Fresh Meat: Patricia Cornwell’s Red Mist

Red Mist by Patricia CornwellWe were close once, Patrica Cornwell’s Dr. Kay Scarpetta and I. But we’ve grown apart over the years. Scarpetta still writes of her cases, of the bodies she dissects and the killers she catches, and I still read of her exploits but with each new installment, I drift. Perhaps it’s because she’s strayed further from the everyday monsters that stalk the streets, the ones that kill in alleyways and houses around the corner and in hotel rooms down the hall. She’s long since left behind Richmond and the Chief Medical Examiner’s office for positions with military clout, manning her own forensic center outside of Boston and, briefly, being CNN’s go-to forensic analyst.

These jobs don’t lack for corpses or the unhinged personalities that produce them by the gurney load. But what they can lack is the immediacy, the unwished for intimacy of the earlier cases Scarpetta investigated as a regular ME. The ones without conspiracies or government clearance, without threat levels that need assessment at every turn. The cases where ordinary people living ordinary lives are killed—often in admittedly horribly gruesome ways—by those masquerading as the same kind of ordinary people. Early in Postmortem, she calls just such a person Mr. Nobody:

Out there, somewhere, is a man, I thought. He could be anybody, walks upright, sleeps with a roof over his head and had the usual number of fingers and toes. He is probably white and much younger than my forty years. He is ordinary by most standards and probably doesn’t drive a BMW or grace bars in the Slip or the finer clothing stores along Main Street.

But, then again, he could. He could be anybody and he was nobody. Mr. Nobody. The kind of guy you don’t remember after riding up twenty floors alone with him inside an elevator.

When we first met, the good doctor and I, she’d been Richmond’s Chief ME less than two years and I’d been methodically working my way through books with higher and higher body counts. In a way, we were both new in town. I was closer in age to her precocious niece, Lucy—computer genius extraordinaire and, years later, gun-wielder and pilot of helicopters—but I was drawn to Scarpetta and the fierce dedication that radiated from beneath her prickly outer shell, a no-holds-barred commitment to the job and the select few allowed within her inner circle. I’d read series before, followed protagonists and their baggage from book to book, but Scarpetta’s tales were different.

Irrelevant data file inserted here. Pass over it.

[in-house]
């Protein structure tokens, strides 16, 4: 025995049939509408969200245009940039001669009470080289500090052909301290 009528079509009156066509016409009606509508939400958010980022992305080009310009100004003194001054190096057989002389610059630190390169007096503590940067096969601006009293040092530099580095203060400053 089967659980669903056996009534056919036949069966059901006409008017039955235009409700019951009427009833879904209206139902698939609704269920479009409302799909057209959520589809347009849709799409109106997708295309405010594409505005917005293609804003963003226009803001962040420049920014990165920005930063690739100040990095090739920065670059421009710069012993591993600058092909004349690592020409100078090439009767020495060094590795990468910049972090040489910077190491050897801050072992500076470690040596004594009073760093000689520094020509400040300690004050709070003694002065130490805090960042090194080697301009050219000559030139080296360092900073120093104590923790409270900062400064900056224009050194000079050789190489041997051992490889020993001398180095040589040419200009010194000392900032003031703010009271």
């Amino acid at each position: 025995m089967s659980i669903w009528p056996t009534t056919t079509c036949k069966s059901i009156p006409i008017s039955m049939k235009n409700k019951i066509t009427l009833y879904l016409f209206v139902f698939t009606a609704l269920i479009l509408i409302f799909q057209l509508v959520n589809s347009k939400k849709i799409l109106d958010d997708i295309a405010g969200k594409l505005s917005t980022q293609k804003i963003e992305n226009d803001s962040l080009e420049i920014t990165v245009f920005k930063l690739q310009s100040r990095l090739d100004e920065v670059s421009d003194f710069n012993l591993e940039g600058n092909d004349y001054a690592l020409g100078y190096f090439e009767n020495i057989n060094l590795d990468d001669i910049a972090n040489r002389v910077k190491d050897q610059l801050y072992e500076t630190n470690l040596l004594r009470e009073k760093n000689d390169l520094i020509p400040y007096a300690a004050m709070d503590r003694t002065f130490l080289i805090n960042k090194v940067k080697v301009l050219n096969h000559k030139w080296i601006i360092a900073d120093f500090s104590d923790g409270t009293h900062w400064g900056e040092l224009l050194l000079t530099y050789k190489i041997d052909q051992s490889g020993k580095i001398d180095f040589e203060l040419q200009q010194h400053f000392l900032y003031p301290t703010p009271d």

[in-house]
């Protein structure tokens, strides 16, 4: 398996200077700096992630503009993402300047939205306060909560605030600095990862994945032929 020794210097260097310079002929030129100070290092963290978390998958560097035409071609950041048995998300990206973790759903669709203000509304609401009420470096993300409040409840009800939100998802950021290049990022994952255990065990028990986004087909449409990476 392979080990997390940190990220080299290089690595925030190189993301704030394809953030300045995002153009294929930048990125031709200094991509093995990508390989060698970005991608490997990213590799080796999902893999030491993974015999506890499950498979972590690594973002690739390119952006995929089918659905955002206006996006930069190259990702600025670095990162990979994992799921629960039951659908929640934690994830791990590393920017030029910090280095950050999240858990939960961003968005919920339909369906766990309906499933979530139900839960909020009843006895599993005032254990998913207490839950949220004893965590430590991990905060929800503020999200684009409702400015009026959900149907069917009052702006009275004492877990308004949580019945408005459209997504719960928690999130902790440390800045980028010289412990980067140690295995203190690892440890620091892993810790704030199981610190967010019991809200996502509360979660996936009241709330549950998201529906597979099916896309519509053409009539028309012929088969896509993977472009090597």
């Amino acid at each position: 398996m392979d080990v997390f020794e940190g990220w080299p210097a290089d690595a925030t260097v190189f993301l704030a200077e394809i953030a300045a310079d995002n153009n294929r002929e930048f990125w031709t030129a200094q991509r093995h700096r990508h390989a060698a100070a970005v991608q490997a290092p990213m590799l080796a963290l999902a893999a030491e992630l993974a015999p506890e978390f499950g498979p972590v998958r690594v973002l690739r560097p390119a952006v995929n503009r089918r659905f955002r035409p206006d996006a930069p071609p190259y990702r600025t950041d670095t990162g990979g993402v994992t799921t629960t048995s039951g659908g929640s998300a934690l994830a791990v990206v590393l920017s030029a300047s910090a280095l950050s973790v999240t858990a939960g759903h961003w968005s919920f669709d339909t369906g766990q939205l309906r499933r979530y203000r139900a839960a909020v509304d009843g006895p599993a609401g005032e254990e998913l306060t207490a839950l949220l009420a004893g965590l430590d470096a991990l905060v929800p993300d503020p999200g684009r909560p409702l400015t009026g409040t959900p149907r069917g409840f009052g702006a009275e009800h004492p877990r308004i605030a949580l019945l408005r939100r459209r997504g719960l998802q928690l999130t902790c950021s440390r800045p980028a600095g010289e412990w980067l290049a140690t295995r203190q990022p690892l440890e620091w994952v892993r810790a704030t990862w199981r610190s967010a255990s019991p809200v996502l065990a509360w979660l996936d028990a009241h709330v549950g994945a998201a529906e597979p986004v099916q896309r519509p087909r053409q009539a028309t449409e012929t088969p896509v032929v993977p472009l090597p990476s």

In the early days, I latched on, read and reread, considered the darkness that surrounds us all through her eyes. If Scarpetta was a forensic pathologist, I could be a forensic pathologist. If Scarpetta got a joint MD/JD, so could I.

But eventually we all grow up, and apart. Scarpetta grew too big for Richmond, then Miami. Now she’s in Cambridge, Massachusetts, running the Cambridge Forensic Center and jetting off to wherever might need her coveted expertise: Dover Air Force Base, Manhattan’s Bellevue Hospital, a Georgia women’s prison. FBI profiler Benton Wesley is firmly in the picture after several touch-and-go years. He’s a cold fish but if he makes Scarpetta happy, then I’ll stop wishing his “death” wasn’t staged. Lucy is all grown up, a millionaire with hacking skills to put any governmental agency on edge. She is as guarded as her aunt but values loyalty perhaps even more fiercely. Pete Marino is seemingly indestructible despite being a chain-smoking, (currently recovering) alcoholic with vaguely misogynistic tendencies.